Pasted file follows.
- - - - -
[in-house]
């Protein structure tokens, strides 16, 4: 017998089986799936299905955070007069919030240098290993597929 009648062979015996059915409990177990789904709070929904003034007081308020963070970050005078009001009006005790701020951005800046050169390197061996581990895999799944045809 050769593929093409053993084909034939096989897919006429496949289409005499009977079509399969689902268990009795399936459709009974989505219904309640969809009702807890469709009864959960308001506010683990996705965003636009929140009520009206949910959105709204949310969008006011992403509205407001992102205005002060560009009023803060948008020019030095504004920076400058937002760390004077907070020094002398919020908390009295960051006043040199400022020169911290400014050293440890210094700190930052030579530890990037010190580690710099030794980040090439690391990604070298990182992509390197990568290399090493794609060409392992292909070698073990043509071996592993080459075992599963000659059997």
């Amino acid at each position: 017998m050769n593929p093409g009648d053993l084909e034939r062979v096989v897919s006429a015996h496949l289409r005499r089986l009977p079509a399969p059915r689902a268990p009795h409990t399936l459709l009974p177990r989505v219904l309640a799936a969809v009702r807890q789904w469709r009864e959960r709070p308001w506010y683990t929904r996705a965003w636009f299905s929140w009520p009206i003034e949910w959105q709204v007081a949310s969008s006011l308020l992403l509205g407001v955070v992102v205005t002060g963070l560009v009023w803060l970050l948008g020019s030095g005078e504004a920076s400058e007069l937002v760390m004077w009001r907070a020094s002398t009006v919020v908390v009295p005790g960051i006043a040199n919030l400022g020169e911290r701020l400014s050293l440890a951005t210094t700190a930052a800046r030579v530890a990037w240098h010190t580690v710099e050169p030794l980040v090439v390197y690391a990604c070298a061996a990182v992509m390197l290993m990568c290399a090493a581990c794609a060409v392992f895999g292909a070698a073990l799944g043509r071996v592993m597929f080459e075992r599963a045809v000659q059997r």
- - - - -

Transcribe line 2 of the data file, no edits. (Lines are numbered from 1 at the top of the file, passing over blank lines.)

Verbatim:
């Protein structure tokens, strides 16, 4: 017998089986799936299905955070007069919030240098290993597929 009648062979015996059915409990177990789904709070929904003034007081308020963070970050005078009001009006005790701020951005800046050169390197061996581990895999799944045809 050769593929093409053993084909034939096989897919006429496949289409005499009977079509399969689902268990009795399936459709009974989505219904309640969809009702807890469709009864959960308001506010683990996705965003636009929140009520009206949910959105709204949310969008006011992403509205407001992102205005002060560009009023803060948008020019030095504004920076400058937002760390004077907070020094002398919020908390009295960051006043040199400022020169911290400014050293440890210094700190930052030579530890990037010190580690710099030794980040090439690391990604070298990182992509390197990568290399090493794609060409392992292909070698073990043509071996592993080459075992599963000659059997």